Moody's Investors Service late yesterday downgraded John Hancock Life Insurance Co. (USA)'s insurance financial strength ratings, citing problems in the carrier's long-term-care insurance business.
The rating agency trimmed the ratings on John Hancock Life and Manufacturers Life Insurance Co. to A1 from Aa3. The downgrade follows the announcement that Manulife Financial Corp — John Hancock's parent company — recorded a third-quarter net loss of nearly $1 billion.
The insurer's troubles with its U.S. block of policies of long-term-care insurance, along with the announcement of an LTC premium hike over an average 40%, played a large part in Moody's downgrade.
“The challenges of securing large rate increases while avoiding anti-selection to deal with higher morbidity and claims in the long-term-care block and diminished financial flexibility drove the downgrade,” Peter Nerby, senior vice president at Moody's, said in a statement.
About 80% of John Hancock's existing block of LTC policies would be affected by the rate hike, Manulife executives confirmed during an earnings conference call yesterday. Much of that business was written before 2004.
Analysts on the call expressed doubts that Manulife could obtain immediate regulatory approval for the rate hikes, some of which could be as high as 90%. Jim Boyle, president of John Hancock Financial Services, called such a hike an “outlier.”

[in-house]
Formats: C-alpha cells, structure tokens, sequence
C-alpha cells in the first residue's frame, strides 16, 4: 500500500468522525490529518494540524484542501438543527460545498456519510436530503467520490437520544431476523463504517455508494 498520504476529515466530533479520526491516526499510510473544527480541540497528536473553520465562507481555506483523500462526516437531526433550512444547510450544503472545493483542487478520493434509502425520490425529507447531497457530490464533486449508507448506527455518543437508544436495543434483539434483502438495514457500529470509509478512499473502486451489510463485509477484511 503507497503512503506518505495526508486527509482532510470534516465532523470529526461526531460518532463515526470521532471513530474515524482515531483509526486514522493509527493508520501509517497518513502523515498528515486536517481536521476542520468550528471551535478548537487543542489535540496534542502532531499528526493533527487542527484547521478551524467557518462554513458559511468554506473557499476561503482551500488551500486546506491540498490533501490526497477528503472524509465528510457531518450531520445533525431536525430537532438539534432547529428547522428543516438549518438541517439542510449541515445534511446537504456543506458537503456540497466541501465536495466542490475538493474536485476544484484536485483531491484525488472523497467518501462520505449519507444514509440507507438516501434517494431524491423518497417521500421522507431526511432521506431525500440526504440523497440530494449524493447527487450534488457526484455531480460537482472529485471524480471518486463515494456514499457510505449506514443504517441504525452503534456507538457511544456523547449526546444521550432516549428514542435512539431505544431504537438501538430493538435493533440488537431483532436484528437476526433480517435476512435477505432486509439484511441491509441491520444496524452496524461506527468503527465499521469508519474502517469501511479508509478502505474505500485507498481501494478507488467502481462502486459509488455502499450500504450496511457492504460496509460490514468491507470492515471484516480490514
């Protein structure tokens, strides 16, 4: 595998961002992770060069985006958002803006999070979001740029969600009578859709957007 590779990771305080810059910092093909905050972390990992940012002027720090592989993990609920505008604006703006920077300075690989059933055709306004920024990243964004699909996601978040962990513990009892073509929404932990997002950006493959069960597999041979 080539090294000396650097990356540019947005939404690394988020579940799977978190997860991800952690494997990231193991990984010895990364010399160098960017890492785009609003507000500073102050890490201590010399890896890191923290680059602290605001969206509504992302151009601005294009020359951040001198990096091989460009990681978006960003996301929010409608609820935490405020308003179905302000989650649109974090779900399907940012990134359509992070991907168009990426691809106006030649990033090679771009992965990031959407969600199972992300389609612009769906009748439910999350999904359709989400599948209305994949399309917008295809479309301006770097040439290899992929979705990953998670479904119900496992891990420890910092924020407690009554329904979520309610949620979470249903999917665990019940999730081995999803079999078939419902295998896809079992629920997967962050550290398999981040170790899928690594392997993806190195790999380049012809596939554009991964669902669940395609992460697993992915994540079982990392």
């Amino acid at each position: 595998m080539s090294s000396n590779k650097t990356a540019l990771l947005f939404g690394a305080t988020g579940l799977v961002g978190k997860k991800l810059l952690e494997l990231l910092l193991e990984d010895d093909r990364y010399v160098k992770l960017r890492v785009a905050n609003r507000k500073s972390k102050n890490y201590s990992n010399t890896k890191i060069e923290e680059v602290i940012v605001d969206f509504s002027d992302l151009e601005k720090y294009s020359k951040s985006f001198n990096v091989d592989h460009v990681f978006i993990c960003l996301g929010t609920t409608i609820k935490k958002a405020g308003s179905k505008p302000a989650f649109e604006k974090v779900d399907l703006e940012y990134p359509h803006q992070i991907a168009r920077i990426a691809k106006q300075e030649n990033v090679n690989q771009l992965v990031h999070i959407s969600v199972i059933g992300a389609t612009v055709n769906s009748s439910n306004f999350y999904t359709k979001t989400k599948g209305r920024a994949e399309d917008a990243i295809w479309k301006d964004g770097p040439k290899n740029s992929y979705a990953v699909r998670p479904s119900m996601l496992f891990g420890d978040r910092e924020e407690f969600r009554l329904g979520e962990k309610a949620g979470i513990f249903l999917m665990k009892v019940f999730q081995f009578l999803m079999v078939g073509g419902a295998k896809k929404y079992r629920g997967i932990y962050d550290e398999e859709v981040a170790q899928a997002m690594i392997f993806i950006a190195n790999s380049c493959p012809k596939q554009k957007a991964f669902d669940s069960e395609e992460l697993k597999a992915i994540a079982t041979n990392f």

Manulife chief financial officer Michael Bell said there would be rate hikes on new long-term-care business in the U.S., as well as on new business with universal life with no-lapse guarantees.
Prices on new LTC policies will rise by a total of 24% through early 2011 and instituted in two phases: a 16% cost increase will be effective in 2010, and the remaining 8% will take effect early next year.
“The older [LTC] blocks have the worst experience, therefore on average they're getting larger increases,” Mr. Bell said during the call. “We are in an environment now where our new business prices are materially above average in-force rates. As a result, the business we wrote recently either needs zero or small rate increases.”
For universal life insurance policies with no-lapse guarantees, prices will go up 13% for new business. That hike will also be split into two phases, with a 5% increase going into effect this year and an 8% rise going into effect next year.
Moody's isn't the only agency with an eye on Manulife and John Hancock.
Standard and Poor's Ratings Services yesterday placed both companies, along with Manufacturers Life and a slate of other subsidiaries, on CreditWatch with negative implications.
Currently, S&P has an A counterparty credit rating on Manulife and an double-A rating on Manulife's insurance operating subsidiaries. In this case, earnings volatility and a nearly $1 billion goodwill impairment charge were key factors in the ratings agency's determination. A second goodwill impairment charge of about $2.2 billion could kick in on Jan. 1 as the insurer implements new accounting rules.
“The way we look at it, we have strengthened our reserve enormously,” said Donald Guloien, president and chief executive of Manulife. “And I think we have improved our claims-paying ability with the actions that we've taken in the quarter.”